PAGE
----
I've always felt that my relationship to the United States is analogous to a marriage. I love this country. I hate it. I get angry at it. I feel close to it. I'm charmed by it. I'm repelled by it. And it's a marriage that's gone on for let's say at least 50 years of my writing life, and in the course of that, what's happened? It's gotten worse. It's not what it used to be.

NORMAN MAILER, The New York Times, Oct. 4, 2000

I don't know if I need seclusion, but I do like to be alone in a room.

NORMAN MAILER, The Paris Review, winter-spring 1964

There are four stages to marriage. First there's the affair, then there's the marriage, then children, and finally the fourth stage, without which you cannot know a woman, the divorce.

NORMAN MAILER, News summaries, Dec. 31, 1969

Writer’s block is only a failure of the ego.

NORMAN MAILER, attributed, A Writer's Time

There was that law of life so cruel and so just which demanded that one must grow or else pay more for remaining the same.


You don't know a woman until you've met her in court.

NORMAN MAILER, attributed, The Book of Poisonous Quotes

It's difficult to write about childhood. I never felt I understood it in any novel way. I never felt other authors did either. Not particularly. I think the portrait of childhood which is given by most writers is rarely true to anything more than the logic of their novel. Childhood is so protean.

NORMAN MAILER, The Paris Review, winter-spring 1964

The final purpose of art is to intensify, even, if necessary, to exacerbate, the moral consciousness of people.

NORMAN MAILER, Western Review, winter 1959

What if there are not only two nostrils, two eyes, two lobes, and so forth, but two psyches as well, and they are separately equipped? They go through life like Siamese twins inside one person.... They can be just a little different, like identical twins, or they can be vastly different, like good and evil.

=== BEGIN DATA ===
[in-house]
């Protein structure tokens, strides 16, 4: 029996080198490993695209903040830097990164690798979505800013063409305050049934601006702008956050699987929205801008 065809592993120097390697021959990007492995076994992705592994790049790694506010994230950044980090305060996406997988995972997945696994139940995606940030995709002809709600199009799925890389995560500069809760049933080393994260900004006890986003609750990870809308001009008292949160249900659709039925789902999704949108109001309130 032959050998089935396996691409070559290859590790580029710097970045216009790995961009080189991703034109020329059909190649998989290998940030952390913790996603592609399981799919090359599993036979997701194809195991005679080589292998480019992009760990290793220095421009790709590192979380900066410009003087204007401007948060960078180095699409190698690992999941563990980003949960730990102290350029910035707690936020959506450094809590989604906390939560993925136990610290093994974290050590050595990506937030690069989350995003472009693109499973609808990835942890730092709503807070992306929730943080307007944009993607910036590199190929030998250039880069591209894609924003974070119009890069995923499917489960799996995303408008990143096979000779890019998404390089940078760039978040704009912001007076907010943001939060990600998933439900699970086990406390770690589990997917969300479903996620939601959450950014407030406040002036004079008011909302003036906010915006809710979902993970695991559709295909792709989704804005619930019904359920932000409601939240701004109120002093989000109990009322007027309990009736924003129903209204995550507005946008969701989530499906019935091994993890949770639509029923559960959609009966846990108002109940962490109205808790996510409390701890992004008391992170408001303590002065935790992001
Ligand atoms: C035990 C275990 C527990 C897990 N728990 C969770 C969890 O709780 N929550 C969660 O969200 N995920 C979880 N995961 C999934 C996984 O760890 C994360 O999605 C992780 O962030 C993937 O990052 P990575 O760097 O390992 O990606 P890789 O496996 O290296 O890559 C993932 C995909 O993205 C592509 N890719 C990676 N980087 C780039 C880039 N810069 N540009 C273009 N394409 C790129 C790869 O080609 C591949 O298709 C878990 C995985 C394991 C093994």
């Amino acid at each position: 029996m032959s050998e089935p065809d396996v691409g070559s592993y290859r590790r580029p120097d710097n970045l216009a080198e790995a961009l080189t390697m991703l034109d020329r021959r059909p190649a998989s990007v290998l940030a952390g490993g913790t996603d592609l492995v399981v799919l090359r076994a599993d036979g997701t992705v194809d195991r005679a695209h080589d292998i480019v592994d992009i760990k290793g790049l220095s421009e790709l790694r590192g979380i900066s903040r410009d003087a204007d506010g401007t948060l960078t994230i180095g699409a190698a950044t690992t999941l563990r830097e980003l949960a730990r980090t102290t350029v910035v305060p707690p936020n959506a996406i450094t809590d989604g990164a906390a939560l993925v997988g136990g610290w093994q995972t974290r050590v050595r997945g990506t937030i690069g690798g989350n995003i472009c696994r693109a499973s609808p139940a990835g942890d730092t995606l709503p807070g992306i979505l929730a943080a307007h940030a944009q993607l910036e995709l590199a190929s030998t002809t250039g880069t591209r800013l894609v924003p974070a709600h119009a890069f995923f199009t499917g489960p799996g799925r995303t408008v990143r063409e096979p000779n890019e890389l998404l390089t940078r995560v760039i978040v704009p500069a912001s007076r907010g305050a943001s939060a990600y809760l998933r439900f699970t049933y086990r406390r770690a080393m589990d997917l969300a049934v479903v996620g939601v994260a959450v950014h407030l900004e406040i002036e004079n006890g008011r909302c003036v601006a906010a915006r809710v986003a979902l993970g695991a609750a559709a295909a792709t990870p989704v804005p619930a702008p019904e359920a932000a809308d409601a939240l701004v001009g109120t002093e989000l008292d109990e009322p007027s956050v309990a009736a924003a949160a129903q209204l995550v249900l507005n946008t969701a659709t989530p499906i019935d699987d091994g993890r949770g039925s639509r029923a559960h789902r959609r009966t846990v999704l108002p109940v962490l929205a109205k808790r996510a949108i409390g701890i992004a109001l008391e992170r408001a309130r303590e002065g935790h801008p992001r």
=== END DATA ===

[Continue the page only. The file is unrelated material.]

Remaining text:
NORMAN MAILER, Harlot's Ghost

One thing I've learned in all these years is not to make love when you really don't feel it; there's probably nothing worse you can do to yourself than that.

NORMAN MAILER, attributed, Norman Mailer: The Man and His Work

Hip is the sophistication of the wise primitive in a giant jungle.

NORMAN MAILER, "The White Negro," Dissent, summer 1957

Ultimately a hero is a man who would argue with the gods, and so awakens devils to contest his vision.

NORMAN MAILER, preface, The Presidential Papers

I think it's bad to talk about one's present work, for it spoils something at the root of the creative act. It discharges the tension.

NORMAN MAILER, attributed, The Writer's Quotation Book

The horror of the Twentieth Century was the size of each new event, and the paucity of its reverberation.

NORMAN MAILER, A Fire on the Moon

I don't think life is absurd. I think we are all here for a huge purpose. I think we shrink from the immensity of the purpose we are here for.

NORMAN MAILER, American Way, Jun. 15, 1995